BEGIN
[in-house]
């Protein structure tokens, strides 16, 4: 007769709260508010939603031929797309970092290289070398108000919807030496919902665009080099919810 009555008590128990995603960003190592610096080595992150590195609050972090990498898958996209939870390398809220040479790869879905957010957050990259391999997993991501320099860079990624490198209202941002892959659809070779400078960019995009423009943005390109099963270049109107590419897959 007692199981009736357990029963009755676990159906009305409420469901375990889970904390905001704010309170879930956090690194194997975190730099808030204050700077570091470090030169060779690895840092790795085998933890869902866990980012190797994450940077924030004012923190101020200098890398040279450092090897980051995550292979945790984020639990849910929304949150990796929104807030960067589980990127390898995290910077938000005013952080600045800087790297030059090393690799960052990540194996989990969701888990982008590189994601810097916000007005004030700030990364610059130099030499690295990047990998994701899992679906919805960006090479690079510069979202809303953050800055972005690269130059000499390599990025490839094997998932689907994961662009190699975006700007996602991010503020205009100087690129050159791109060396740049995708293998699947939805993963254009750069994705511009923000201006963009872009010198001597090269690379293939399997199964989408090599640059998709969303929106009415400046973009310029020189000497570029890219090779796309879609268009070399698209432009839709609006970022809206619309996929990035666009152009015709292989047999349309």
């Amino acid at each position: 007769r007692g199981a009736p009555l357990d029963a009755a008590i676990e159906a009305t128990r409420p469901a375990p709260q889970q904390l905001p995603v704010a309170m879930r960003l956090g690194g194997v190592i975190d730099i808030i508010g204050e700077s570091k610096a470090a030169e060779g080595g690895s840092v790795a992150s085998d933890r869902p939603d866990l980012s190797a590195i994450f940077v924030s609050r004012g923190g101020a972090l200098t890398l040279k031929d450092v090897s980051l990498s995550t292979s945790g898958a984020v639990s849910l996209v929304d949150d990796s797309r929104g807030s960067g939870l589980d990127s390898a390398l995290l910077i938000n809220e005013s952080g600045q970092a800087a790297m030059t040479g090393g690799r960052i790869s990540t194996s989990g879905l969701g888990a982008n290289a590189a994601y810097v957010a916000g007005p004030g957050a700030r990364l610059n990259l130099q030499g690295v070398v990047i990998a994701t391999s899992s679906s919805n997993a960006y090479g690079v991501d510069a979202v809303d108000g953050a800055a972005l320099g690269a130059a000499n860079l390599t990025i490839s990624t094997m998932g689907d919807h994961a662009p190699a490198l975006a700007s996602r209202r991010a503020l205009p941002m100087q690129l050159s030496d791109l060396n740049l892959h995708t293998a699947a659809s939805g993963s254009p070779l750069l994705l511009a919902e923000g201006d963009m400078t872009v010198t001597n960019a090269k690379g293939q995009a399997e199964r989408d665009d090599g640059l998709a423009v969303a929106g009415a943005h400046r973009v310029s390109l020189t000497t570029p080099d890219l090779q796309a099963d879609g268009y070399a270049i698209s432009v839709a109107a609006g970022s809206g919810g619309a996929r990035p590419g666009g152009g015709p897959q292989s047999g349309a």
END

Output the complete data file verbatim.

[in-house]
């Protein structure tokens, strides 16, 4: 007769709260508010939603031929797309970092290289070398108000919807030496919902665009080099919810 009555008590128990995603960003190592610096080595992150590195609050972090990498898958996209939870390398809220040479790869879905957010957050990259391999997993991501320099860079990624490198209202941002892959659809070779400078960019995009423009943005390109099963270049109107590419897959 007692199981009736357990029963009755676990159906009305409420469901375990889970904390905001704010309170879930956090690194194997975190730099808030204050700077570091470090030169060779690895840092790795085998933890869902866990980012190797994450940077924030004012923190101020200098890398040279450092090897980051995550292979945790984020639990849910929304949150990796929104807030960067589980990127390898995290910077938000005013952080600045800087790297030059090393690799960052990540194996989990969701888990982008590189994601810097916000007005004030700030990364610059130099030499690295990047990998994701899992679906919805960006090479690079510069979202809303953050800055972005690269130059000499390599990025490839094997998932689907994961662009190699975006700007996602991010503020205009100087690129050159791109060396740049995708293998699947939805993963254009750069994705511009923000201006963009872009010198001597090269690379293939399997199964989408090599640059998709969303929106009415400046973009310029020189000497570029890219090779796309879609268009070399698209432009839709609006970022809206619309996929990035666009152009015709292989047999349309």
């Amino acid at each position: 007769r007692g199981a009736p009555l357990d029963a009755a008590i676990e159906a009305t128990r409420p469901a375990p709260q889970q904390l905001p995603v704010a309170m879930r960003l956090g690194g194997v190592i975190d730099i808030i508010g204050e700077s570091k610096a470090a030169e060779g080595g690895s840092v790795a992150s085998d933890r869902p939603d866990l980012s190797a590195i994450f940077v924030s609050r004012g923190g101020a972090l200098t890398l040279k031929d450092v090897s980051l990498s995550t292979s945790g898958a984020v639990s849910l996209v929304d949150d990796s797309r929104g807030s960067g939870l589980d990127s390898a390398l995290l910077i938000n809220e005013s952080g600045q970092a800087a790297m030059t040479g090393g690799r960052i790869s990540t194996s989990g879905l969701g888990a982008n290289a590189a994601y810097v957010a916000g007005p004030g957050a700030r990364l610059n990259l130099q030499g690295v070398v990047i990998a994701t391999s899992s679906s919805n997993a960006y090479g690079v991501d510069a979202v809303d108000g953050a800055a972005l320099g690269a130059a000499n860079l390599t990025i490839s990624t094997m998932g689907d919807h994961a662009p190699a490198l975006a700007s996602r209202r991010a503020l205009p941002m100087q690129l050159s030496d791109l060396n740049l892959h995708t293998a699947a659809s939805g993963s254009p070779l750069l994705l511009a919902e923000g201006d963009m400078t872009v010198t001597n960019a090269k690379g293939q995009a399997e199964r989408d665009d090599g640059l998709a423009v969303a929106g009415a943005h400046r973009v310029s390109l020189t000497t570029p080099d890219l090779q796309a099963d879609g268009y070399a270049i698209s432009v839709a109107a609006g970022s809206g919810g619309a996929r990035p590419g666009g152009g015709p897959q292989s047999g349309a």